Israeli lab raises hyperactive mutant mice for developing ADHD medications

Peer-reviewed research invites scholars worldwide to breed mice with a single ADHD mutation discovered in Bedouin family, as they give ‘unprecedented insight’ into brain function

Nathan Jeffay is The Times of Israel's health and science correspondent

Illustrative: Laboratory mice. (toeytoey2530/Istock via Getty Images)
Illustrative: Laboratory mice. (toeytoey2530/Istock via Getty Images)

An Israeli lab has bred dozens of hyperactive mice and says they are one of the most useful tools so far for understanding Attention Deficit Hyperactivity Disorder — and could potentially help scientists to develop treatments.

Normally, it’s hard to pin down exactly what causes ADHD, and numerous genes, as well as environmental factors, are generally cited. But researchers in Beersheba discovered that in one particular Bedouin family in which the parents are first cousins, a single gene caused the children to have the disorder.

The research team, at Ben Gurion University, tested its conclusion by editing the CDH2 gene in mice, to replicate the mutation found in the family’s genes. Without fail, all the mice developed ADHD symptoms, and there are now several generations of hyperactive mice in the team’s lab.

Prof. Ohad Birk, who led the study, told The Times of Israel, that the mice are proof that in some rare cases just a single genetic mutation can cause ADHD, which could shape future research.

And he said that more significantly, the mice represent a new and important tool for scientists to explore ADHD, as they give “unprecedented insight” into what goes on in the brains of people with the disorder.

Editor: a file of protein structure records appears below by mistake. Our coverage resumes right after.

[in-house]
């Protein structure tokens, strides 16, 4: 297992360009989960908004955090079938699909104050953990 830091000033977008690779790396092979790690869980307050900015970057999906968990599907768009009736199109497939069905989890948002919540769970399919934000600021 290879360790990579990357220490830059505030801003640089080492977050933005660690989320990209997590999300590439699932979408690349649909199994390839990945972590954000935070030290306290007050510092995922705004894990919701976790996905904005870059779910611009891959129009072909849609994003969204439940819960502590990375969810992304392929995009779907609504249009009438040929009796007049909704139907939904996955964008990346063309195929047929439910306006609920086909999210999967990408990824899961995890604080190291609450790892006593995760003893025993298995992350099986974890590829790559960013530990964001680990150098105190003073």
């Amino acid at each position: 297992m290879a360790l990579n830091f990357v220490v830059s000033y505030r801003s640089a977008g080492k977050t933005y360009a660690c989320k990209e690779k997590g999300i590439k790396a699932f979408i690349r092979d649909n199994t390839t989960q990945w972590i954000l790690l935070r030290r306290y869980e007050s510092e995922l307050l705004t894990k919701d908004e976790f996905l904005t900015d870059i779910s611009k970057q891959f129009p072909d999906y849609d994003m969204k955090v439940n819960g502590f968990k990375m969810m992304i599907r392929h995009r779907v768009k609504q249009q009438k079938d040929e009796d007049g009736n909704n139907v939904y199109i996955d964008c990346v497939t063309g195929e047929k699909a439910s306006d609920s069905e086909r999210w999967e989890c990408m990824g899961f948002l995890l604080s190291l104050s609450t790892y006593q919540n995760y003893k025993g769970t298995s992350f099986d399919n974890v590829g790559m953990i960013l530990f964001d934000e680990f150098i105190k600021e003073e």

“We raised mice with exactly the same mutation in their genes and put them through 15 behavior tests, which show they clearly have ADHD,” said Birk.

The regular CDH2 gene, and the gene in mutated form as found in the Israeli family that was subject of the Ben Gurion University study, and in the mice subsequently raised (courtesy of Ben Gurion University)

“As they reflect symptoms on the basis of just one mutation, and not a combination of mutations, they are more reliable than most other animal models in reflecting the human disease,” he said.

“These mice, and others like them, will become a standard tool for researchers studying ADHD, including those finding medications. Normally, it’s very hard to create a good animal model for studying ADHD, as several genes can be involved, and possibly also environmental factors. Here there’s just one gene that causes ADHD, and all the symptoms we look for are there, which is what makes ours such a reliable model.”

Prof. Ohad Birk (left) and his MD-PhD student Daniel Halperin (courtesy of Ben Gurion University)

Birk, his PhD student Daniel Halperin, and their collaborators, have published their peer-reviewed study in Nature Communications.

In the article, they invite any researchers wanting to raise mice with the mutation they identified to get in touch, offering to share full instructions. This means that their animal model could soon be used internationally.

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